Chemically Recyclable Polymer May Promise an End to Plastics PollutionS. Himmelstein | April 27, 2018
Modern civilization is highly dependent on plastics for everything from consumer goods packaging to structural materials to medical applications, but the environmental cost is high. Plastics are generally non-biodegradable and since not all can be recycled, discarded products seem destined to perpetually clog landfills and pollute oceans.
Now, Colorado State University researchers report progress in achieving a closed-loop approach toward a circular plastics economy. A new polymer engineered with many of the same light weight, strength and durability properties of petroleum-based plastics is also recyclable. The monomer can be converted back into its initial small-molecule form without the use of hazardous chemicals or complex procedures.
The material is polymerized in a solvent-free, room temperature process that requires a minimal amount of catalyst. The butyrolactone-based polymer performs like a plastic as it possesses desirable thermal stability, crystallinity and high molecular weight properties. The major difference is that it can be recycled back into its parent monomeric state and then re-polymerized for sustainable reuse.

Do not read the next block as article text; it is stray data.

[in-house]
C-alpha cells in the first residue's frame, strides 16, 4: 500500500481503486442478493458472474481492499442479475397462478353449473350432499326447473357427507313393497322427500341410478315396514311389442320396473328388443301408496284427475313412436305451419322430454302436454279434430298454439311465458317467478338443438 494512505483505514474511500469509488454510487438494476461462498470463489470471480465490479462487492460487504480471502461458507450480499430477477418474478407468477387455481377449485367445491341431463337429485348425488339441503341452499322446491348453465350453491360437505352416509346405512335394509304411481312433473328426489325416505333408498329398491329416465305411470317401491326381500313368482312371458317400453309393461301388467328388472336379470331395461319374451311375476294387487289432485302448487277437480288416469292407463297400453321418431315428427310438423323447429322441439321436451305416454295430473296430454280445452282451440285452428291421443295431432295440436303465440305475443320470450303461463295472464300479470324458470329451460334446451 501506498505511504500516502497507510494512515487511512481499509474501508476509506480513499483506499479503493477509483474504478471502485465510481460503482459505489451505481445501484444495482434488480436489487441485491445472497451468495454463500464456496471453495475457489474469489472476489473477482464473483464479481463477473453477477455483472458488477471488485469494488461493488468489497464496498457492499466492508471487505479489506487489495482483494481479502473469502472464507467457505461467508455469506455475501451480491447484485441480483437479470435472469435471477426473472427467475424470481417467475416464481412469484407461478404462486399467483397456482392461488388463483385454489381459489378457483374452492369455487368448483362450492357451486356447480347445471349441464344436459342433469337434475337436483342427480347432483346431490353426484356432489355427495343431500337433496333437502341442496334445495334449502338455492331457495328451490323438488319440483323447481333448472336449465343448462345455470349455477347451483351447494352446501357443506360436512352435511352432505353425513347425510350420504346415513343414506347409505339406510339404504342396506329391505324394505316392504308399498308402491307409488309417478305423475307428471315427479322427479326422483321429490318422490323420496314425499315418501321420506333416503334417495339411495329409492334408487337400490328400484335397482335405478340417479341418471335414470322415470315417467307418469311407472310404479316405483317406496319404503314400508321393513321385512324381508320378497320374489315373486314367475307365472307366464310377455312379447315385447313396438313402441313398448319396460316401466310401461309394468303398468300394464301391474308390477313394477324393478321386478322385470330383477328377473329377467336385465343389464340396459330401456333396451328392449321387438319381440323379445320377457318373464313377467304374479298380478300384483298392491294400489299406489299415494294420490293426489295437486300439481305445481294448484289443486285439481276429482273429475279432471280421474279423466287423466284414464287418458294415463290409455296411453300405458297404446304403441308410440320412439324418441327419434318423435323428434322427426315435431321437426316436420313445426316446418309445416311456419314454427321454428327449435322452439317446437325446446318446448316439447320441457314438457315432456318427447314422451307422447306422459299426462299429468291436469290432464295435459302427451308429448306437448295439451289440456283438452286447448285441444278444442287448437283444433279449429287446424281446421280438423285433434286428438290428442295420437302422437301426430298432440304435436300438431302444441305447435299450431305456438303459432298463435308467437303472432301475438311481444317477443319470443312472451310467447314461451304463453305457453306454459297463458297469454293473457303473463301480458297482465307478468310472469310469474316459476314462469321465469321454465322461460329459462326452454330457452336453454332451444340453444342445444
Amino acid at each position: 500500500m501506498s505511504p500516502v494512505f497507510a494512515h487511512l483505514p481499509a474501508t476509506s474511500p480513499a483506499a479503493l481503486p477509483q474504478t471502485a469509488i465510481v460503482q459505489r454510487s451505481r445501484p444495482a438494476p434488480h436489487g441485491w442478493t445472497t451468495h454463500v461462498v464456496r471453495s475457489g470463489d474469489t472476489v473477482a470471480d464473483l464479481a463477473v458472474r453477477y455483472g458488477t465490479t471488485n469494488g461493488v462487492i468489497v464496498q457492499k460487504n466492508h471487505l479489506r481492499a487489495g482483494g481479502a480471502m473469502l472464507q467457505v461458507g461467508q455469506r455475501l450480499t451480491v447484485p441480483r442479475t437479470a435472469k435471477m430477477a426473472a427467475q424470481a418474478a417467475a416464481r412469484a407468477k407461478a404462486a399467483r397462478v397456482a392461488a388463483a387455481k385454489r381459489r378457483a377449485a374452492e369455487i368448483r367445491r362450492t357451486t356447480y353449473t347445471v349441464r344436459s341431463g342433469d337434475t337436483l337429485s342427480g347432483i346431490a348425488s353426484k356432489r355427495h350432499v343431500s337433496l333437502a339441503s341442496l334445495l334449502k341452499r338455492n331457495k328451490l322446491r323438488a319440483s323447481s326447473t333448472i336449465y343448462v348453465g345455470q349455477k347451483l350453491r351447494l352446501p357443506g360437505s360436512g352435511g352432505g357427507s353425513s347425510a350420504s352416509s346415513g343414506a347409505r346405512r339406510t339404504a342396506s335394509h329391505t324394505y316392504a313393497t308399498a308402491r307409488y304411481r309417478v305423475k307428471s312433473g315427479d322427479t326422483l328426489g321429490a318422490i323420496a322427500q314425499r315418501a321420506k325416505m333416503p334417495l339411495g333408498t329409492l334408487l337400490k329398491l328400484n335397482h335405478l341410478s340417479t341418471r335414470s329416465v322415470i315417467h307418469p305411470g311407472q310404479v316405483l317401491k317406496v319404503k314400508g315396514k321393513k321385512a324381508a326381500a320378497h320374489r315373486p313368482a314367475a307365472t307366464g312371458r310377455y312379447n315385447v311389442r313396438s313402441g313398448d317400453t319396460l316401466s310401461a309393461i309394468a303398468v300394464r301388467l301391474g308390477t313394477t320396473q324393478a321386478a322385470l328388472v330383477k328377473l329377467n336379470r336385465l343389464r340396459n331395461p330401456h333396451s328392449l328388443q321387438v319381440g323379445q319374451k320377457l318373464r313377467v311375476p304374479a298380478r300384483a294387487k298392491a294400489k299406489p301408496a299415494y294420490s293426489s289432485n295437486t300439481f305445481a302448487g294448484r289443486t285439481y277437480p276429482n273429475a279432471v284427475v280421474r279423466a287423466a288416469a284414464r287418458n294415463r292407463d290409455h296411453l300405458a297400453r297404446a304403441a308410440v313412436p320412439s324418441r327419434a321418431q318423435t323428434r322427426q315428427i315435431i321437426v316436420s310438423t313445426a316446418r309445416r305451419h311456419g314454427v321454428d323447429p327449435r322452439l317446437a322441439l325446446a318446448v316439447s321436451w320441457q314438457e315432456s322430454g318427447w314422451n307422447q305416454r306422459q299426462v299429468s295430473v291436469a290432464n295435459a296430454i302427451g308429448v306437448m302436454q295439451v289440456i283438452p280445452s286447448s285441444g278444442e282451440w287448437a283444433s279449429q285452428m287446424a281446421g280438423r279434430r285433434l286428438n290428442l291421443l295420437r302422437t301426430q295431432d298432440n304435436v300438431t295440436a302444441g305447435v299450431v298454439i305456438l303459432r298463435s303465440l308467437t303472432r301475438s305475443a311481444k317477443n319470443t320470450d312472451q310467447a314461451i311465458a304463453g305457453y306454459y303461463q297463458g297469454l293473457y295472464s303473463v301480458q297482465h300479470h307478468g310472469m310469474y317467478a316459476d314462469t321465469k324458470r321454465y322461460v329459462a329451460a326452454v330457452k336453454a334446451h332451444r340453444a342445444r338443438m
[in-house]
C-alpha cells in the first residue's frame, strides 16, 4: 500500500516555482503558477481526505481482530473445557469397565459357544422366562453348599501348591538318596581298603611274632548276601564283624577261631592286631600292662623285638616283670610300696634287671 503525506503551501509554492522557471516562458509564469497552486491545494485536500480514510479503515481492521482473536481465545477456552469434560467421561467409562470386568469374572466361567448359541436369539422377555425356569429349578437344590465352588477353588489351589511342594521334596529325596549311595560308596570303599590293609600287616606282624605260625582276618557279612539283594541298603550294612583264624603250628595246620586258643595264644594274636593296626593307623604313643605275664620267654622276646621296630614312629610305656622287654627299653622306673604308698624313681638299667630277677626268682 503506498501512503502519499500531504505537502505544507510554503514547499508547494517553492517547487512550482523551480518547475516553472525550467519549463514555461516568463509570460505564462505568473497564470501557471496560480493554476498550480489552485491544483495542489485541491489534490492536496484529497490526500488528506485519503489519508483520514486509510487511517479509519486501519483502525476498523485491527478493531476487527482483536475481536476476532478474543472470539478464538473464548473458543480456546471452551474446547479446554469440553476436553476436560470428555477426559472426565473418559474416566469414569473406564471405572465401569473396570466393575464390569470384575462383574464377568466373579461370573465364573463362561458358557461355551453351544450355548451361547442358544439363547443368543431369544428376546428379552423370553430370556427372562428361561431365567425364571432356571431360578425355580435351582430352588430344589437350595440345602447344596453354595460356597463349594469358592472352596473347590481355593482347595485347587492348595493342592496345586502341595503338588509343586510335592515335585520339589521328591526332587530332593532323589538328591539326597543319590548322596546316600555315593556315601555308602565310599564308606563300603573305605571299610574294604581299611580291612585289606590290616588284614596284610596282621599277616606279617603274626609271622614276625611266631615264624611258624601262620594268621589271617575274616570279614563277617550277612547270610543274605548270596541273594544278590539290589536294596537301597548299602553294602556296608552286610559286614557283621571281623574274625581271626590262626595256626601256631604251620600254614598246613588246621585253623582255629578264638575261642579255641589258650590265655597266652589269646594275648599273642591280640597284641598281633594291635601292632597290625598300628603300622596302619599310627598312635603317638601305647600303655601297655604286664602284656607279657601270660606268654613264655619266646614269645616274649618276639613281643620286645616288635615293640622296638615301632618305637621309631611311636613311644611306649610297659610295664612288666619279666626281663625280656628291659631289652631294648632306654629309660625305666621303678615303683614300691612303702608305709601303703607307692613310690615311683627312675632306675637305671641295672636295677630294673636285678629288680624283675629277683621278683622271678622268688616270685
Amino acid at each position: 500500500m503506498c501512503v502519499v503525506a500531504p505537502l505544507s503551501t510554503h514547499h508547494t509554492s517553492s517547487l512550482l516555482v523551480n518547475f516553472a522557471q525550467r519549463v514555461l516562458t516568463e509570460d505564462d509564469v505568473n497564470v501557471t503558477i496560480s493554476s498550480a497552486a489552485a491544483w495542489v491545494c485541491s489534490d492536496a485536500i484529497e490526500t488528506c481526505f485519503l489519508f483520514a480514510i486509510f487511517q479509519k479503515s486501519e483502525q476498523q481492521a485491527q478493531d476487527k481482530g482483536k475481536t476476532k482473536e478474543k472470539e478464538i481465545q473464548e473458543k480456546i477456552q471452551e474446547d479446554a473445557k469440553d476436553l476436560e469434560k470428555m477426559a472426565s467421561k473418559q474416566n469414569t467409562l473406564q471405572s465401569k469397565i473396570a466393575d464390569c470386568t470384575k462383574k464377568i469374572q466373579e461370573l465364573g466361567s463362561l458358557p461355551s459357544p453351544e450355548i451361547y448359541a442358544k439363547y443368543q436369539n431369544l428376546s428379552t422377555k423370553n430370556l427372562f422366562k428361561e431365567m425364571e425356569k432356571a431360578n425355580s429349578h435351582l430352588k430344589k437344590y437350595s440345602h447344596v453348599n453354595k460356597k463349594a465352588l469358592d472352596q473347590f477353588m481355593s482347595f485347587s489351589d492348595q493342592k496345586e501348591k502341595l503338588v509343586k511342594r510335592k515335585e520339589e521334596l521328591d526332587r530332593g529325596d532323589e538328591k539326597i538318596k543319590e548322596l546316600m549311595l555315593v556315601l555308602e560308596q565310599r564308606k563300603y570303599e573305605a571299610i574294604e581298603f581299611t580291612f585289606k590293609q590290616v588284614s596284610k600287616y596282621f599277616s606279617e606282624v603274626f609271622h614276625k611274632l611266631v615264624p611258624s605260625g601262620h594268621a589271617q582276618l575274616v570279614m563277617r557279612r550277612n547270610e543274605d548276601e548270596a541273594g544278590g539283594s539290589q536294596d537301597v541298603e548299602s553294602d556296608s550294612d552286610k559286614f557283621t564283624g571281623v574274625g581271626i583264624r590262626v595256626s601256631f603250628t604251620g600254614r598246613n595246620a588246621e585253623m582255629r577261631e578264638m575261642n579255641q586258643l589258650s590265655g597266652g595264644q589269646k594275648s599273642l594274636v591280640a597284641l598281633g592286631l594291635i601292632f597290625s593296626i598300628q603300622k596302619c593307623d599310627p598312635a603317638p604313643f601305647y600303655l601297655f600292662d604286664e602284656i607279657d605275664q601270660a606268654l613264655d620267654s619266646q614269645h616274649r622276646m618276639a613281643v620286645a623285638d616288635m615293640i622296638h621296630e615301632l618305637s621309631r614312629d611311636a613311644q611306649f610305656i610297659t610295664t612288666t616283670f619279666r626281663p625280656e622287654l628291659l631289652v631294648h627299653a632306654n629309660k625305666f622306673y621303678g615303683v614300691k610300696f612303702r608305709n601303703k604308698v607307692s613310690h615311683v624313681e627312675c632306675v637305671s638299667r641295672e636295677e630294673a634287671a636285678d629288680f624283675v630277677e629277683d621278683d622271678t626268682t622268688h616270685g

While the new polymer technology has only been demonstrated at the academic lab scale the researchers suggest that further refinements can result in polymers that can be chemically recycled infinitely. Efforts now focus on optimizing the monomer synthesis process and developing, new, cost-effective routes to such polymers.